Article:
UbiComp 2002: Ubiquitous Computing [electronic resource] :4th International Conference Göteborg, Sweden, September 29 – October 1, 2002 Proceedings /
Contributor(s): Borriello, Gaetano [editor.] | Holmquist, Lars Erik [editor.] | SpringerLink (Online service).Material type: BookSeries: Lecture Notes in Computer Science: 2498Publisher: Berlin, Heidelberg : Springer Berlin Heidelberg, 2002.Description: XVI, 388 p. online resource.Content type: text Media type: computer Carrier type: online resourceISBN: 9783540458098.Subject(s): Computer science | Computer communication systems | Special purpose computers | Software engineering | Operating systems (Computers) | User interfaces (Computer systems) | Computer Science | User Interfaces and Human Computer Interaction | Computer Communication Networks | Special Purpose and Application-Based Systems | Software Engineering | Operating Systems | Information Systems Applications (incl. Internet)Online resources: Click here to access online
Mobile and Context-Aware Systems -- Context-Aware Computing: A Test Case -- ComicDiary: Representing Individual Experiences in a Comics Style -- Mobile Reality: A PDA-Based Multimodal Framework Synchronizing a Hybrid Tracking Solution with 3D Graphics and Location-Sensitive Speech Interaction -- Rememberer: A Tool for Capturing Museum Visits -- User Studies and Design -- Issues in Personalizing Shared Ubiquitous Devices -- User Study Techniques in the Design and Evaluation of a Ubicomp Environment -- Change Blind Information Display for Ubiquitous Computing Environments -- Supporting Human Activities — Exploring Activity-Centered Computing -- Pereceptual Interfaces and Responsive Environments -- Perceptual Components for Context Aware Computing -- Face-Responsive Interfaces: From Direct Manipulation to Perceptive Presence -- Vision-Based Face Tracking System for Large Displays -- The FindIT Flashlight: Responsive Tagging Based on Optically Triggered Microprocessor Wakeup -- ‘ForSe FIElds’ - Force Sensors for Interactive Environments -- Sharing and Accessing Information - Public and Private -- Approximate Information Flows: Socially-Based Modeling of Privacy in Ubiquitous Computing -- The Personal Server: Changing the Way We Think about Ubiquitous Computing -- QueryLens: Beyond ID-Based Information Access -- Pin&Play: Networking Objects through Pins -- Social Aspects of Using Large Public Interactive Displays for Collaboration -- A Privacy Awareness System for Ubiquitous Computing Environments -- Location, Location, Location -- A Hybrid Location Model with a Computable Location Identifier for Ubiquitous Computing -- A Novel Broadband Ultrasonic Location System -- Location of Mobile Devices Using Networked Surfaces -- SmartMoveX on a Graph - An Inexpensive Active Badge Tracker -- A Generic Location Event Simulator -- Sensors and Applications -- PlantCare: An Investigation in Practical Ubiquitous Systems -- Context Acquisition Based on Load Sensing -- Proactive Instructions for Furniture Assembly -- WearNET: A Distributed Multi-sensor System for Context Aware Wearables -- Using Low-Cost Sensing to Support Nutritional Awareness.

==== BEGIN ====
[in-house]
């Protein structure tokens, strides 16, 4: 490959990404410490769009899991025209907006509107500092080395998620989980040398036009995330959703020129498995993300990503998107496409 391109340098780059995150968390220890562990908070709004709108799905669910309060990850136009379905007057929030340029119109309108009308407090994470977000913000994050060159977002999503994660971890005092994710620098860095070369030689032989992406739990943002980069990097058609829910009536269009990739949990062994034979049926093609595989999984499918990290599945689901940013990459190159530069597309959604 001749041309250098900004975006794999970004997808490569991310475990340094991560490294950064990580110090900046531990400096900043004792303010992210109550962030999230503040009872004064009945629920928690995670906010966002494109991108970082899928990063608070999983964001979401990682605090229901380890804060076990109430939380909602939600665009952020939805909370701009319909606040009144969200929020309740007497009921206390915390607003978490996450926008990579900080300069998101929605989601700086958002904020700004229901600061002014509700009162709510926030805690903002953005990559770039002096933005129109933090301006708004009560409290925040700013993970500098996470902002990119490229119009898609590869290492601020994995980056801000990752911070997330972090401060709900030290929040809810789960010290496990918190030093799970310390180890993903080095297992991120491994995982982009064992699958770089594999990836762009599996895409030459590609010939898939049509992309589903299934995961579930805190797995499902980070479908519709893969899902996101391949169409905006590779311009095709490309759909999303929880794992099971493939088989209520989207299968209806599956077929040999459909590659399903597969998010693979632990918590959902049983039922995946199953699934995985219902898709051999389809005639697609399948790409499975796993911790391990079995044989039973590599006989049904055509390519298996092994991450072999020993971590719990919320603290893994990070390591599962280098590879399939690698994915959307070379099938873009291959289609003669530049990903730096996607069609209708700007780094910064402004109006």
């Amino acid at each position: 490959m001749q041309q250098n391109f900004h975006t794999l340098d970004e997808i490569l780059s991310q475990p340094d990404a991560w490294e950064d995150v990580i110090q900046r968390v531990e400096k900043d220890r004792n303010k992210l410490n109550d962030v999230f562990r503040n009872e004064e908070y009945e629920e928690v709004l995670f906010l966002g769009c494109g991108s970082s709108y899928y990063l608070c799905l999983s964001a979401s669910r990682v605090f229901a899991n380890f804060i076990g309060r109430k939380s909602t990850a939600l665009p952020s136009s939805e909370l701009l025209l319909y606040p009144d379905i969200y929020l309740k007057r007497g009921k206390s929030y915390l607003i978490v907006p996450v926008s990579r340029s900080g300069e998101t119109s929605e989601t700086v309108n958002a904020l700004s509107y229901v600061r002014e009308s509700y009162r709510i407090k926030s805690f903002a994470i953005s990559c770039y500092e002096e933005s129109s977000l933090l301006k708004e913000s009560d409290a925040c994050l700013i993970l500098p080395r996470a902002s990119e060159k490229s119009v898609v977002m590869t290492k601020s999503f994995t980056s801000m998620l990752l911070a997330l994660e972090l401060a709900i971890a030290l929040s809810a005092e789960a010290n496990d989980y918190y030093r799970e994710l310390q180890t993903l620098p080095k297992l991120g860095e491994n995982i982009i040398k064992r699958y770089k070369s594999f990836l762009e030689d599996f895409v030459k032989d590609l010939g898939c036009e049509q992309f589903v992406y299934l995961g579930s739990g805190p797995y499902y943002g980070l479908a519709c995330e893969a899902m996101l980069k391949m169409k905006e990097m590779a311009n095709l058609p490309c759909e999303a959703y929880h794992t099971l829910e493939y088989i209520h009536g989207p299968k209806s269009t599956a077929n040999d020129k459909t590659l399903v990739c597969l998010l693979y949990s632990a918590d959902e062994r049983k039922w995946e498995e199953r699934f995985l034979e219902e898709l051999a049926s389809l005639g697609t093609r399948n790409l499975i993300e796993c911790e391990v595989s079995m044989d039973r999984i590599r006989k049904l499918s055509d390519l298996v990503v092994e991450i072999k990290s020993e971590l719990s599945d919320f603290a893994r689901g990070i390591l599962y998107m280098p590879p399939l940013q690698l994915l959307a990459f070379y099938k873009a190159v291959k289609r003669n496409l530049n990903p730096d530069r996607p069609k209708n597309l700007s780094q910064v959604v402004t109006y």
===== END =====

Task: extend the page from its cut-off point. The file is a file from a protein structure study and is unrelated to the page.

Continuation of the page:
Ubiquitous computing is coming of age. In the few short years of the lifetime of this conference, we have seen major changes in our emerging research community. When the conference started in 1999, as Handheld and Ubiquitous Computing, the field was still in its formative stage. In 2002, we see the Ubicomp conference (the name was shortened last year) emerging as an established player attracting research submissions of very high quality from all over the world. Virtually all major research centers and universities now have research programs broadly in the field of ubiquitous computing. Whether we choose to call it ubiquitous, pervasive, invisible, disappearing, embodied, or some other variant of computing, it is clear that Mark Weiser’s original vision has only become more and more relevant since the term was coined over 10 years ago. But, most important in our context, the interest in the field can be gauged from the rising number of full paper submissions to the conference: from about 70 in both 1999 and 2000, to 90 in 2001, to this year's record breaking 136! Counting technical notes, workshops, poster and video submissions, there were over 250 original works submitted to this year’s conference. This is an impressive effort by the research community, and we are grateful to everyone who took time to submit their work – without this, the conference would simply not exist.